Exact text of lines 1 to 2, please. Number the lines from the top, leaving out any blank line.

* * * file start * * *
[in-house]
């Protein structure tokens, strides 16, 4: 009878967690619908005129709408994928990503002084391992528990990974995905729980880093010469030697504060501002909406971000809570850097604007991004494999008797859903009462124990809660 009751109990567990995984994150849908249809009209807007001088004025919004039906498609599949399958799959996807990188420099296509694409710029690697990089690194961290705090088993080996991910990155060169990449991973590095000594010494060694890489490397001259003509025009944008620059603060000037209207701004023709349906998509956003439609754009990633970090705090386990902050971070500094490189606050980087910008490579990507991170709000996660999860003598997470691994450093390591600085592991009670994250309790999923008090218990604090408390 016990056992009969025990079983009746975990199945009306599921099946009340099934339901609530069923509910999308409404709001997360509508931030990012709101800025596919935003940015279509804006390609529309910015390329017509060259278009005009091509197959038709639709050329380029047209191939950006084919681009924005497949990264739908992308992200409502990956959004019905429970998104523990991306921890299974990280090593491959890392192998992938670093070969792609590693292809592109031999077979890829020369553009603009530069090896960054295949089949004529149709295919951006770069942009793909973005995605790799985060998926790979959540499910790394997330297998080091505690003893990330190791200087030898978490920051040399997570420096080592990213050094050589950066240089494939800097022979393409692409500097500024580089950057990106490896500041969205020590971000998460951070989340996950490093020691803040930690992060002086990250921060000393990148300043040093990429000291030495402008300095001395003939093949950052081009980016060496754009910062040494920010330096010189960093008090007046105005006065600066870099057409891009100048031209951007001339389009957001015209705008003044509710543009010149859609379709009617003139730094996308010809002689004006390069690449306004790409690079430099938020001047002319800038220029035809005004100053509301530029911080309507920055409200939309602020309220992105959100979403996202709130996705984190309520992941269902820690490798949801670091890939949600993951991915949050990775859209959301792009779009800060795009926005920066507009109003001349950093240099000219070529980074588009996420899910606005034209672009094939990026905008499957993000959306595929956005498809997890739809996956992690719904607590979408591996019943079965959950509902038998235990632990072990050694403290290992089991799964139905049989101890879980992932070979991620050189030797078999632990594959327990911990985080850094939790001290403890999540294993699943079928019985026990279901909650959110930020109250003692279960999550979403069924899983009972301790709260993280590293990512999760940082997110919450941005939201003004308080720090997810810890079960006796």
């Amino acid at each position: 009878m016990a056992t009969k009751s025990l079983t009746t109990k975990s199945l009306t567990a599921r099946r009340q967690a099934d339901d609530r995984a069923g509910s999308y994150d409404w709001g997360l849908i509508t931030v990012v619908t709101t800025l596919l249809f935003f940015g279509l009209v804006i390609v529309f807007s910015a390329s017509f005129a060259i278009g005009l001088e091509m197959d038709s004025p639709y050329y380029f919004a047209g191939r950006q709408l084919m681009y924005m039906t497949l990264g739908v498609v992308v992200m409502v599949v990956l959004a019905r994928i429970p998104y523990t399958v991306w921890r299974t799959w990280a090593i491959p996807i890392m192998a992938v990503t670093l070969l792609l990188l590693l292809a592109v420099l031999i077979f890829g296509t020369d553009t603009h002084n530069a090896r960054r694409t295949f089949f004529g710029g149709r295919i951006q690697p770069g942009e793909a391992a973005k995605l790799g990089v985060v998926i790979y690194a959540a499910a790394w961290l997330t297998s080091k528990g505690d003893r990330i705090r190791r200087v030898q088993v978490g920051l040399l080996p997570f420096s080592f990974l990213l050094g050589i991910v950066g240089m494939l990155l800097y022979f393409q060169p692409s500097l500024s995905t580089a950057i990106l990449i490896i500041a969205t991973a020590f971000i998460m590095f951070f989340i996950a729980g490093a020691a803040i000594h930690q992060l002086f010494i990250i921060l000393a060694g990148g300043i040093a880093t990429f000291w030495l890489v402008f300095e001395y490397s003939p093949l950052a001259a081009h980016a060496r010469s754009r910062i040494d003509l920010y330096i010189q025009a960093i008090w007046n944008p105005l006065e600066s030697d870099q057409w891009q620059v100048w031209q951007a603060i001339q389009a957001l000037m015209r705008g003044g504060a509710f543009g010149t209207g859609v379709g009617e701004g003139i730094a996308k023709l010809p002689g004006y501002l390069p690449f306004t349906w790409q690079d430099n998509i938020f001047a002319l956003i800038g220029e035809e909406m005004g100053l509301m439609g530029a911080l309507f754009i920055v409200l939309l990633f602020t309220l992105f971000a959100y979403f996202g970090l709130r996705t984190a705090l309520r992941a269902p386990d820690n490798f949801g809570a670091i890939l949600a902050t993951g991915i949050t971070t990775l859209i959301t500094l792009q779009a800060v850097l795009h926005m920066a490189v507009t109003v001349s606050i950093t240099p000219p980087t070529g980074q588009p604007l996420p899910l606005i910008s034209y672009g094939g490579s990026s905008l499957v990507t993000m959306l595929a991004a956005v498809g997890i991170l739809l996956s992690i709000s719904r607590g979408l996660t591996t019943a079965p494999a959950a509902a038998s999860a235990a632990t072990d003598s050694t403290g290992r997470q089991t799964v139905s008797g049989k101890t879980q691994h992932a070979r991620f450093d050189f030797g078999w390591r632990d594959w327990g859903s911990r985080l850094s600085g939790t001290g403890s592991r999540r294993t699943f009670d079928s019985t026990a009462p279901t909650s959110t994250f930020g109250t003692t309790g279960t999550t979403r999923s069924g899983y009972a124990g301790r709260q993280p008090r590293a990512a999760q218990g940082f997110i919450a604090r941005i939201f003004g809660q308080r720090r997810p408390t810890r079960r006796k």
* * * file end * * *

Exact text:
[in-house]
């Protein structure tokens, strides 16, 4: 009878967690619908005129709408994928990503002084391992528990990974995905729980880093010469030697504060501002909406971000809570850097604007991004494999008797859903009462124990809660 009751109990567990995984994150849908249809009209807007001088004025919004039906498609599949399958799959996807990188420099296509694409710029690697990089690194961290705090088993080996991910990155060169990449991973590095000594010494060694890489490397001259003509025009944008620059603060000037209207701004023709349906998509956003439609754009990633970090705090386990902050971070500094490189606050980087910008490579990507991170709000996660999860003598997470691994450093390591600085592991009670994250309790999923008090218990604090408390 016990056992009969025990079983009746975990199945009306599921099946009340099934339901609530069923509910999308409404709001997360509508931030990012709101800025596919935003940015279509804006390609529309910015390329017509060259278009005009091509197959038709639709050329380029047209191939950006084919681009924005497949990264739908992308992200409502990956959004019905429970998104523990991306921890299974990280090593491959890392192998992938670093070969792609590693292809592109031999077979890829020369553009603009530069090896960054295949089949004529149709295919951006770069942009793909973005995605790799985060998926790979959540499910790394997330297998080091505690003893990330190791200087030898978490920051040399997570420096080592990213050094050589950066240089494939800097022979393409692409500097500024580089950057990106490896500041969205020590971000998460951070989340996950490093020691803040930690992060002086990250921060000393990148300043040093990429000291030495402008300095001395003939093949950052081009980016060496754009910062040494920010330096010189960093008090007046105005006065600066870099057409891009100048031209951007001339389009957001015209705008003044509710543009010149859609379709009617003139730094996308010809002689004006390069690449306004790409690079430099938020001047002319800038220029035809005004100053509301530029911080309507920055409200939309602020309220992105959100979403996202709130996705984190309520992941269902820690490798949801670091890939949600993951991915949050990775859209959301792009779009800060795009926005920066507009109003001349950093240099000219070529980074588009996420899910606005034209672009094939990026905008499957993000959306595929956005498809997890739809996956992690719904607590979408591996019943079965959950509902038998235990632990072990050694403290290992089991799964139905049989101890879980992932070979991620050189030797078999632990594959327990911990985080850094939790001290403890999540294993699943079928019985026990279901909650959110930020109250003692279960999550979403069924899983009972301790709260993280590293990512999760940082997110919450941005939201003004308080720090997810810890079960006796």